Tag Archives: BBC

The Meanings of Words

I love Stephen Fry, the Brit actor and personality. He and I don’t see eye-to-eye on everything, but then who does?

What I do like about him is that he’s so watchable. He’s entertaining, and I almost always learn something for him.

I’ve been addicted to his show QI on the BBC for years. It’s a way of learning that’s relaxed and fun. It’s like having a conversation.

Well, the other day somehow I managed my way to his personal site and discovered a post on Trump and a word I’d never heard of or used before: trumpery. It’s amazingly fitting to the situation.

trumpery  ˈtrʌmp(ə)ri

noun (pl. trumperies)

  • practices or beliefs that are superficially or visually appealing but have little real value or worth. he exposed their ideals as trumpery. theatrical trumpery. [ as modifier ] : that trumpery hope which lets us dupe ourselves.


showy but worthless: trumpery jewellery.

  • delusive or shallow: that trumpery hope which lets us dupe ourselves.


One thing I love is Brit TV.

Thanks to the Twitter feed of the Seattle Public Library, I discovered this terrific map of Britain.

A few of my favorites are on it.

Moone Boy has made me laugh and smile. It’s silly and wonderful. So much fun. Not to be missed. It’s not British per se, but Irish.

I’ve watched most of the Inspector Morse series. It’s sad that there are no more being made. The late John Thaw was perfect as the curmudgeonly police detective. I’m particularly fond of the closing theme song.

George Gently, starring another great Brit actor named Martin Shaw, is another series I’ve been feasting on. It’s set in the Sixties.

I haven’t watched Vera in awhile, but it’s another good show.

I’m a huge fan of Sherlock with Benedict Cumberbatch and Martin Freeman. Freeman and his version of Dr. Watson remind me of my best friend Carl.

Another favorite of mine is called Whitechapel.

And one can learn a lot, about British culture and society and history by watching the British version of Who Do You Think You Are?. The American version is often good. But I find the Brit original deeper, more profound.

The star of Whitechapel, Rupert Penry-Jones, was featured in one such episode. Many fantastic actors have been, including David Suchet and Patrick Stewart. I was touched by their journeys and discoveries.

Sadly, most American TV is garbage, a complete waste of time. So, I go elsewhere for my entertainment, mostly European in origin.


Our Own ‘Connections’ To History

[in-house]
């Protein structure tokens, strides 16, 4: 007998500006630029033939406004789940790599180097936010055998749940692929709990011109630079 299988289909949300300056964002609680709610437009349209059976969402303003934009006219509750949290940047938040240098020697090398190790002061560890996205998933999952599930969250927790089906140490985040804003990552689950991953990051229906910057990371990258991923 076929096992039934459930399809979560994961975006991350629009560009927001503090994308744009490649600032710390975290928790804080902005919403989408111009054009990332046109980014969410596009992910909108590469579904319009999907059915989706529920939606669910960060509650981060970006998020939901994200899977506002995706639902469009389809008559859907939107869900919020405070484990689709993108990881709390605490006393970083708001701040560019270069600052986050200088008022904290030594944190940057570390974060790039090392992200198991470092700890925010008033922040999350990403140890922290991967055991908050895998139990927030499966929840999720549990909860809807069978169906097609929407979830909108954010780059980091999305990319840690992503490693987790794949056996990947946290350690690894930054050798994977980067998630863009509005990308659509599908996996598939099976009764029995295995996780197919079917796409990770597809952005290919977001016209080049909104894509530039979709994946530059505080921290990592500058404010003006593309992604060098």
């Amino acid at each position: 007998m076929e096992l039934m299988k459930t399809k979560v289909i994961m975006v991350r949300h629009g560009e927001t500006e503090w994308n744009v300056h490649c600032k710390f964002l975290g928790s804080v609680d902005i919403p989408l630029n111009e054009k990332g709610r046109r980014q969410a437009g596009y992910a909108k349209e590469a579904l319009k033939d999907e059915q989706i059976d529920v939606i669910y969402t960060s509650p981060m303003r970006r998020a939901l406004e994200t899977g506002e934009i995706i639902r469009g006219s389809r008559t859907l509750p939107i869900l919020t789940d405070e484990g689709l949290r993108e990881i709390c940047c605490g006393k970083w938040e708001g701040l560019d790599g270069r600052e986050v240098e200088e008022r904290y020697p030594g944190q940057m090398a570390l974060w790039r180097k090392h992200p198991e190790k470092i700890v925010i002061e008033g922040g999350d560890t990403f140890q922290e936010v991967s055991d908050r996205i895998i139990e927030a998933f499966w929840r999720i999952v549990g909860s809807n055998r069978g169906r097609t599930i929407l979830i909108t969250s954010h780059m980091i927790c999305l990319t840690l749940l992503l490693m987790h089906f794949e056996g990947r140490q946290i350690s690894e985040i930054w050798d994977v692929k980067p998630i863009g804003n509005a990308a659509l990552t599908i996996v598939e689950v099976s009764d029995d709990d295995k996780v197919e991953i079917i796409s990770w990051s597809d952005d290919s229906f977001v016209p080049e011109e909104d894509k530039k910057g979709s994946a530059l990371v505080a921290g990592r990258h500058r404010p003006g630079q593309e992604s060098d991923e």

A map showing the area of Pennsylvania where my ancestors lived and died
A map showing the area of Pennsylvania where my ancestors lived and died

Most of my nephews attend some sort of non-traditional schools. Part of my oldest nephew’s homework is memorizing key events throughout history. It’s called CC Memory Work, part of something called Classical Conversations.

The Seven Years’ War and the American Revolution are on the list, so I decided to show him how we are connected to these wars of yesteryear. One of my favorite classic TV shows is a British production titled Connections. The host, James Burke, explains history as a sort of thread, connecting all manner of inventions, discoveries, and events.

I started by showing my nephew a portrait of a man named Martin Tidd, one of our ancestors. Martin’s father, John Tidd, had been killed at the outset of the French and Indian War, the name of the Seven Years’ War in the North American theater.

Murder of John Tidd, 23 June 1757

From the journal of Captain Johannes Van Etten, 1757, as reprinted in “Frontier Forts of Pennsylvania”:

“[June 1757:]

23. In the morning, near Eleven O’c, the fort was allarm’d by some of the neighbours who had made their escape from the Enemy, five of them in Company near Brawdhead’s [Brodhead’s] house, seeking their horses in order to go to mill, was fir’d upon by the Enemy, and said that one of them, John Tidd by name, was Kill’d, whereupon I immediately Draughted out 9 men, myself making the tents, in as private a manner as possible, and as privately went back into the mountains in order to make a discovery… […Here follows an account of pursuing and driving off the Indians…] Being come, we found him Kill’d and Scalp’d, his Body and face Cut in an inhuman manner, Cattle also lying dead on the Ground, where upon they all went of and left me with my small number to take care of the Dead man; whereupon we took him up and Returned to the fort; in which time my men that went to Easton Return’d to the fort.

24. Att about nine in the morning, having made redy, I went with 18 men and buried the man [Tidd], then went from the grave in search and found 15 Cattle, Horses and hogs dead, besides two that was shot, one with 5 bulits, the other with one, and yet there are many missing, out of which the Enemy took, as we Judg, the value of two Beaves and almost one Swine – in the Evening sent an Express by two men to the Maj’rs.”